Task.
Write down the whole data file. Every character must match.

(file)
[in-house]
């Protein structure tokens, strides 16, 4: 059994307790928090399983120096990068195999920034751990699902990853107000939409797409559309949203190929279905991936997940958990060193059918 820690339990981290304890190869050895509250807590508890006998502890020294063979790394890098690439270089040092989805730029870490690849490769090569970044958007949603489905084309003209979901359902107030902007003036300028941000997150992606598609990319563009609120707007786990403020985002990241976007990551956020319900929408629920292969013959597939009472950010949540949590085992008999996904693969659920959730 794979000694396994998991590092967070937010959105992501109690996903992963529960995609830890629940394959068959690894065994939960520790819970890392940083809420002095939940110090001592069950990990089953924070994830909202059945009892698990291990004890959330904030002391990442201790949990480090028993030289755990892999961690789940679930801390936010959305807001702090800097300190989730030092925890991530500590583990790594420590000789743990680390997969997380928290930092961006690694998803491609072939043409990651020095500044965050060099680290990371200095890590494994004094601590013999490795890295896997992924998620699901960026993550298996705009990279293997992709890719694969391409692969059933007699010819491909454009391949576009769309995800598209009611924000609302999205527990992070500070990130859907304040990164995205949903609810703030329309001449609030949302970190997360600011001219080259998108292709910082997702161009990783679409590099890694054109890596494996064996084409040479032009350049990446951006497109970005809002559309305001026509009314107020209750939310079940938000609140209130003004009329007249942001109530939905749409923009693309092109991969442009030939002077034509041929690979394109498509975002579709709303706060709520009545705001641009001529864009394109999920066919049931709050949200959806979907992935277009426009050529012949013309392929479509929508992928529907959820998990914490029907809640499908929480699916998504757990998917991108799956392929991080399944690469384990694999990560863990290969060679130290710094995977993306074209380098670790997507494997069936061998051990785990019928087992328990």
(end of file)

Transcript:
[in-house]
């Protein structure tokens, strides 16, 4: 059994307790928090399983120096990068195999920034751990699902990853107000939409797409559309949203190929279905991936997940958990060193059918 820690339990981290304890190869050895509250807590508890006998502890020294063979790394890098690439270089040092989805730029870490690849490769090569970044958007949603489905084309003209979901359902107030902007003036300028941000997150992606598609990319563009609120707007786990403020985002990241976007990551956020319900929408629920292969013959597939009472950010949540949590085992008999996904693969659920959730 794979000694396994998991590092967070937010959105992501109690996903992963529960995609830890629940394959068959690894065994939960520790819970890392940083809420002095939940110090001592069950990990089953924070994830909202059945009892698990291990004890959330904030002391990442201790949990480090028993030289755990892999961690789940679930801390936010959305807001702090800097300190989730030092925890991530500590583990790594420590000789743990680390997969997380928290930092961006690694998803491609072939043409990651020095500044965050060099680290990371200095890590494994004094601590013999490795890295896997992924998620699901960026993550298996705009990279293997992709890719694969391409692969059933007699010819491909454009391949576009769309995800598209009611924000609302999205527990992070500070990130859907304040990164995205949903609810703030329309001449609030949302970190997360600011001219080259998108292709910082997702161009990783679409590099890694054109890596494996064996084409040479032009350049990446951006497109970005809002559309305001026509009314107020209750939310079940938000609140209130003004009329007249942001109530939905749409923009693309092109991969442009030939002077034509041929690979394109498509975002579709709303706060709520009545705001641009001529864009394109999920066919049931709050949200959806979907992935277009426009050529012949013309392929479509929508992928529907959820998990914490029907809640499908929480699916998504757990998917991108799956392929991080399944690469384990694999990560863990290969060679130290710094995977993306074209380098670790997507494997069936061998051990785990019928087992328990």